There are many factors at play in a child’s education. One of them includes the level of family engagement and the presence of parents. On Oct. 28th, parent night was an evening where between 40 and 45 family members and students attended. They came to Edward H. White High School’s auditorium to hear about grading, other tips about academics, college preparation and extracurricular activities.
“We want you to be a well-rounded student and involved in community service,” Tammy Ruffian, a grades 10-12 school counselor, said. She was transparent about GPA requirements to graduate, explained the academic rigors and talked about electives. Ruffian talked about the college Quest program, which is something that occurs every Tuesday after school. It’s an hour-long session where students are welcome to talk about colleges and college scholarships. “It was very informative because I got more information about websites for scholarships, and a little more insight on graduation requirements” Debbie Taylor, a mother of a freshman at Ed White, said.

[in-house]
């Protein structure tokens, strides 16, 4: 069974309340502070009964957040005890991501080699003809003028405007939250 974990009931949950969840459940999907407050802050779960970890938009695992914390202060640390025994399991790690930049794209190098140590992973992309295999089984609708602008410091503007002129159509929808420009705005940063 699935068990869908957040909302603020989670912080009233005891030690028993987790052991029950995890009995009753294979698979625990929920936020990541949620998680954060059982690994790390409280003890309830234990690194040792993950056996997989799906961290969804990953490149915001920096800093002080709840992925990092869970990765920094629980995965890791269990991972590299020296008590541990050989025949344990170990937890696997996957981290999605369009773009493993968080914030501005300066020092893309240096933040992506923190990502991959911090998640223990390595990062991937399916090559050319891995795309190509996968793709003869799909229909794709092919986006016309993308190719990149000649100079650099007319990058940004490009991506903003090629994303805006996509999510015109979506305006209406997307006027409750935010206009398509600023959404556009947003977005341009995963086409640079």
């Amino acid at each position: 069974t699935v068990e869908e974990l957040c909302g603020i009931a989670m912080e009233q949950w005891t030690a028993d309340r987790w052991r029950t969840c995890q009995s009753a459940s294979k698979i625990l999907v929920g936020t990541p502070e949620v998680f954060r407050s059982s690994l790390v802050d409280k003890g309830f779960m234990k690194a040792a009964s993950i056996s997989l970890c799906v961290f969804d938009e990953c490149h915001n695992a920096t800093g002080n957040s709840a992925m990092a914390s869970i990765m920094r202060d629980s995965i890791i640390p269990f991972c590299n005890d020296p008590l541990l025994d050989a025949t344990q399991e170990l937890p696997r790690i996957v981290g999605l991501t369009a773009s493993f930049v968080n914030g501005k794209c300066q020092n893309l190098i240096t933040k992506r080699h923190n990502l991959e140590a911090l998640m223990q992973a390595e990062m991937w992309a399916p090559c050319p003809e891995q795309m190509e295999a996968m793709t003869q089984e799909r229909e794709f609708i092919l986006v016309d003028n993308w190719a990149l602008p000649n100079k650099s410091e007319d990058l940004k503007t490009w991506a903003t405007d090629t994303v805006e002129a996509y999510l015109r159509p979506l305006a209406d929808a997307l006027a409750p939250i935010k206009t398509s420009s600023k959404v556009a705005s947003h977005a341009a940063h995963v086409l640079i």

Near the end, speakers came up to the front and discussed their services. A representative from Wells Fargo spoke as well as an employee from Communities in Schools. City Year Program Manager, Tom Sunchuk, introduced Team Leader, Channing Ashley to speak on behalf of the Wells Fargo Team serving at Ed White. Channing gave a brief synopsis on what City Year’s mission is and the team’s role in the school. She was fired up and enthusiastic to share all of the positive and impactful initiatives the team has had since starting school on August 18th.
“Parent night is important because much research shows that a big factor in student academic success is engaged parents or family members,” Tom said. This was the first parent night that the City Year team had been a part of at the high school. The team hopes to see more family engagement in the future and to be a part of these events moving forward.